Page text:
──Please give us your thoughts after seeing the exhibition.

Kanoh: First of all, I was impressed with Miyake-san's instinct to request Penn to take the photos. And I understood well that it was thanks to Ms. Kitamura always working between the two and maintaining their distance that they were able to take such great photos for 13 years. I was impressed by both men. Penn's photos are spectacular but when seen on a large screen, Miyake-san's rare talent is well-highlighted too. It was a completely new genre that transcends fashion. It was simply amazing.

──Please tell us about your recent work.

Kanoh: "SCANDAL extra Takashi Kijima Tenmei Kanoh" was a joint exhibition with my mentor, Takashi Kijima, who passed away this past February. The exhibition featured Kijima-san's nude photos along with reprints of my "FUCK" debut series. "FUCK" is a collection of different sex patterns captured at parties in New York and this is the series that suddenly brought me to fame the day after it was announced.

Another is the "Katame no Zarathustra" exhibition held in Nagoya. This exhibition featured works that uses a new way of expression mixing photography and painting. Photos are printed on what's called a canvas print and I added artwork to these photos. All proceeds from this exhibition will be donated to the Great East Japan Earthquake relief effort. The exhibition will also be held in Tokyo and Osaka.

(interviewer: Keiko Kamijo)

Tenmei Kanoh

Tenmei Kanoh

Born February 1942 - currently lives in Japan. One of the most influential photographer in Japan since 1960's. Also a writer, DJ, Actor, and various other art performances.
Japan Advertising Artists Club Award, Asahi Advertising Award, Mainichi Advertising Award, Annual Calendar Award, Poland Poster Award, etc.
official HP tenmeikanoh.com

Katame no Zarathustra
From exhibition "Katame no Zarathustra"

List view of "Irving Penn and Me"

"Irving Penn and Me" vol. 12 Katsumi Asaba

In celebrating the "Irving Penn and Issey Miyake: Visual Dialogue" exhibition starting September 16, leading creators from all walks of art speak to us of their fascination with Irving Penn photos.

The most important trait to man is his outstanding "power of observation"

──When did you first encounter Penn's photos?

Katsumi Asaba (from hereon, Asaba):
I think it was around my senior year of high school. There is an American Culture Center in Yokohama and in that library were many magazines like VOGUE, Harper's Bazaar, and Esquire. I used to go there to look at the photos by Avedon and Penn. I can't think of any other photographer that sketches so well. I only know of two. Irving Penn and Taiji Arita. Arita was a photographer turned painter in later years. I think Penn did everything himself from art direction to shooting.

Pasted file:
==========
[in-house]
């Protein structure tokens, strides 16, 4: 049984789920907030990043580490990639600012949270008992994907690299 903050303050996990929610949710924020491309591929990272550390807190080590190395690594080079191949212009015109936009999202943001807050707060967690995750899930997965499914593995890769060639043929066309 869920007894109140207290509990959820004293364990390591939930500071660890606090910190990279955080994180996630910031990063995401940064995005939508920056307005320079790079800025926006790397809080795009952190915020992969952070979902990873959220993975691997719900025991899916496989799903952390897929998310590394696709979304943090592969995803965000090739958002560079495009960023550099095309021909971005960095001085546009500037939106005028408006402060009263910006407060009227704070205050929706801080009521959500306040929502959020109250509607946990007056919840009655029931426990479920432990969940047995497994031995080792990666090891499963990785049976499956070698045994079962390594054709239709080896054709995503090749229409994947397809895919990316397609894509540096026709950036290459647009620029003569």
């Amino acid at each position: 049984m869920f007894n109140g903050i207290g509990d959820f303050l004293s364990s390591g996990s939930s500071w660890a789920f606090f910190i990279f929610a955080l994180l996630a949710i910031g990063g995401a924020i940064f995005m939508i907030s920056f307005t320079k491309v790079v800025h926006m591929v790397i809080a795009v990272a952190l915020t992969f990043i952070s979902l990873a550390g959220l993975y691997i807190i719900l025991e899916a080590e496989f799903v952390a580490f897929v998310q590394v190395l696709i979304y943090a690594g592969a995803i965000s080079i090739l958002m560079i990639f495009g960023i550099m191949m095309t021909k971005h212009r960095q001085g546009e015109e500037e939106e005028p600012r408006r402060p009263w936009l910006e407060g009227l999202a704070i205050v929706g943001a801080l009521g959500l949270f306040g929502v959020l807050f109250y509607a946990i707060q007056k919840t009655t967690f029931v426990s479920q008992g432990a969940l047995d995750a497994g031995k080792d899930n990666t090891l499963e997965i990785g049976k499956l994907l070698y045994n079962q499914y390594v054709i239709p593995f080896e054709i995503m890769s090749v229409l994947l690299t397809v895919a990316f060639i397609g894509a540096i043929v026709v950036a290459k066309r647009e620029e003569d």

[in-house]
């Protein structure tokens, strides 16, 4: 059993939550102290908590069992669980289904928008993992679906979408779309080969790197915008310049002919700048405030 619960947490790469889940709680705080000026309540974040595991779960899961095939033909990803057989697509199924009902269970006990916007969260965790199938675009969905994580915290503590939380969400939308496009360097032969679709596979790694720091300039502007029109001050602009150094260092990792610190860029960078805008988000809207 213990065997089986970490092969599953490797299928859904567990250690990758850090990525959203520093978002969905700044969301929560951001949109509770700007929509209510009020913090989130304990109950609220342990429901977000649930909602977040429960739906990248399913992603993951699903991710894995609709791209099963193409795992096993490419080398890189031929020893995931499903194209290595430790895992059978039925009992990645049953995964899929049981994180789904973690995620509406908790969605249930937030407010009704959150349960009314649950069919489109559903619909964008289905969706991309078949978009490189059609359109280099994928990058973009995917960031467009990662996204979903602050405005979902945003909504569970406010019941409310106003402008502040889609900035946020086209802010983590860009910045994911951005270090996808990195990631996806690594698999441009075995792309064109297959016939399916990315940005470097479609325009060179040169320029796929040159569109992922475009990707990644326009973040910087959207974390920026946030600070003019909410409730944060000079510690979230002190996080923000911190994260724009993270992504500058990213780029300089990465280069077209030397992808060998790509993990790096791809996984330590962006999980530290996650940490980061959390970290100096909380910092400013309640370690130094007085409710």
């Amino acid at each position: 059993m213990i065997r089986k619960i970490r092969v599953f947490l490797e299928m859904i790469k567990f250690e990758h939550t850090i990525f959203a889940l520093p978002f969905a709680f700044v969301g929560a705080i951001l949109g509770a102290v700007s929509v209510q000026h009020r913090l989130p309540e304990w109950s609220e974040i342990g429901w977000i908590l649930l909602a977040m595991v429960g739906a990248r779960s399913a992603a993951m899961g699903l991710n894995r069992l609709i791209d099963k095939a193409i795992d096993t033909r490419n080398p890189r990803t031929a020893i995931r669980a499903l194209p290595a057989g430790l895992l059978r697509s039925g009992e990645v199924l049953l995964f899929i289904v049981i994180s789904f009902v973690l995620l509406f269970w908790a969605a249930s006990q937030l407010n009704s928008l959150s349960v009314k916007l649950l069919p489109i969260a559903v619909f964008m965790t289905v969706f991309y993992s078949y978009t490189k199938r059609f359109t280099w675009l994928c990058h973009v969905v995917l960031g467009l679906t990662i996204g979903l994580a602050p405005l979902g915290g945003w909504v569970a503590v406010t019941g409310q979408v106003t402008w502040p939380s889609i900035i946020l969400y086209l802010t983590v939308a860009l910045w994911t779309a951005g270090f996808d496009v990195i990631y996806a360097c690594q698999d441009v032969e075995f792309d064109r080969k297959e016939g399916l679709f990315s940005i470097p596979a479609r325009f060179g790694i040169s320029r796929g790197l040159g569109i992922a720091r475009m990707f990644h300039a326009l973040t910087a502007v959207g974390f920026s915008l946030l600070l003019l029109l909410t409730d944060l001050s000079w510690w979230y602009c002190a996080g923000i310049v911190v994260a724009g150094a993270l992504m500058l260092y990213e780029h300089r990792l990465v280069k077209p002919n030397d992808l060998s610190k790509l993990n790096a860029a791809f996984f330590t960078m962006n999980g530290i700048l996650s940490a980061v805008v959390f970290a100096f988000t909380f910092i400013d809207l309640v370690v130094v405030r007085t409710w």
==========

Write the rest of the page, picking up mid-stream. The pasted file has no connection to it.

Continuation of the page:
──Is there anything you learned from Penn's photos?

Asaba: His contact with different cultures. He traveled the world on his own feet; he saw what was essential, and caught on photo the wisdom and splendors that each ethnic group had created throughout their history. He captured the humanity burrowed deep inside people. It's amazing. The power of observation is man's most important trait and he was an outstanding one at that.

Lately, I often say that the 4 most important things for a person of expression are to "look with purpose", "think with purpose", "breathe with purpose", and to "work with purpose" and I think Penn did all of these. I can imagine Penn looking with purpose at Issey-san's clothes upon their arrival, thinking with purpose on what kind of photo he will take, breathing with purpose at times as he drew out his ideas on sketch, and working with ever such purpose on the photo sessions.

With sketches, ideas start pouring out naturally as you draw. For me too, when I wake up in the morning, I sit at my calligraphy table, brush in hand, and draw spirals spinning to the right and left. I believe daily trainings like this will show someday in my art. I think Penn also trained well; like a monk in training.

──I imagine you're always busy but please tell us about your recent work.

Asaba: Lately, I've been working on the "NEW Tsunami Ishi (Tsunami Rock.)" The first Tunami Ishi was erected on Nehama Beach of Kamaishi, Iwate in memory of all those who lost their lives and also as a monument that will continue reminding to future generations, the terror of the Great East Japan Earthquake tsunami. The letters, "3.11, 2011" were turned into design and engraved on the rock. This project has called out to other designers and the goal is to erect 500 stone monuments across 500km of the coastline along Iwate, Miyagi, and Fukushima prefectures which was struck by the tsunami.

(interviewer: Keiko Kamijo)

Katsumi Asaba

Katsumi Asaba

Art Director